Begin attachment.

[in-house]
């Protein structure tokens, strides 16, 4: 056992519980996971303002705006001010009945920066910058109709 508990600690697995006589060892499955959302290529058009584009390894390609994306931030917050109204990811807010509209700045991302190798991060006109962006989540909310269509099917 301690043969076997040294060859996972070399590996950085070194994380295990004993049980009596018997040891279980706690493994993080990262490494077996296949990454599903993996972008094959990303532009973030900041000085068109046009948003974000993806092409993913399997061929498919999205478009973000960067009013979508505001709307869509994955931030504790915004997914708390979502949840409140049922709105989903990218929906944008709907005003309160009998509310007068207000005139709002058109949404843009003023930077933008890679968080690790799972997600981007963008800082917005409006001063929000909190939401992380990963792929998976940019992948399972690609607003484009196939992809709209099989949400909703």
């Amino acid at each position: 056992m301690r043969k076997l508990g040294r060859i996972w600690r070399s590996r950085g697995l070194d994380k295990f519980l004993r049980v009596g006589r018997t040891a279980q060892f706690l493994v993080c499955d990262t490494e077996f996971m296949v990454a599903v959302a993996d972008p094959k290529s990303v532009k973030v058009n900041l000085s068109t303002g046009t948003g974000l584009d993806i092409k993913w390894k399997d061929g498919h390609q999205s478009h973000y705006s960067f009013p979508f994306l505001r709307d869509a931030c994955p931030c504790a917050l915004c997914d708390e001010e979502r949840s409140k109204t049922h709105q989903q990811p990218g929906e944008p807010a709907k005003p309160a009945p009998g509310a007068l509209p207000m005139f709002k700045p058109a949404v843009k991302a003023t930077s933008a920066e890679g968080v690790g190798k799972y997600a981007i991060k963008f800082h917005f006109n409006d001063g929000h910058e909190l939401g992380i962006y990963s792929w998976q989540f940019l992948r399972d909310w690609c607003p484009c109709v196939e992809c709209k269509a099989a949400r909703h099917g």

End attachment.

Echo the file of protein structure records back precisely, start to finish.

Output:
[in-house]
């Protein structure tokens, strides 16, 4: 056992519980996971303002705006001010009945920066910058109709 508990600690697995006589060892499955959302290529058009584009390894390609994306931030917050109204990811807010509209700045991302190798991060006109962006989540909310269509099917 301690043969076997040294060859996972070399590996950085070194994380295990004993049980009596018997040891279980706690493994993080990262490494077996296949990454599903993996972008094959990303532009973030900041000085068109046009948003974000993806092409993913399997061929498919999205478009973000960067009013979508505001709307869509994955931030504790915004997914708390979502949840409140049922709105989903990218929906944008709907005003309160009998509310007068207000005139709002058109949404843009003023930077933008890679968080690790799972997600981007963008800082917005409006001063929000909190939401992380990963792929998976940019992948399972690609607003484009196939992809709209099989949400909703």
């Amino acid at each position: 056992m301690r043969k076997l508990g040294r060859i996972w600690r070399s590996r950085g697995l070194d994380k295990f519980l004993r049980v009596g006589r018997t040891a279980q060892f706690l493994v993080c499955d990262t490494e077996f996971m296949v990454a599903v959302a993996d972008p094959k290529s990303v532009k973030v058009n900041l000085s068109t303002g046009t948003g974000l584009d993806i092409k993913w390894k399997d061929g498919h390609q999205s478009h973000y705006s960067f009013p979508f994306l505001r709307d869509a931030c994955p931030c504790a917050l915004c997914d708390e001010e979502r949840s409140k109204t049922h709105q989903q990811p990218g929906e944008p807010a709907k005003p309160a009945p009998g509310a007068l509209p207000m005139f709002k700045p058109a949404v843009k991302a003023t930077s933008a920066e890679g968080v690790g190798k799972y997600a981007i991060k963008f800082h917005f006109n409006d001063g929000h910058e909190l939401g992380i962006y990963s792929w998976q989540f940019l992948r399972d909310w690609c607003p484009c109709v196939e992809c709209k269509a099989a949400r909703h099917g």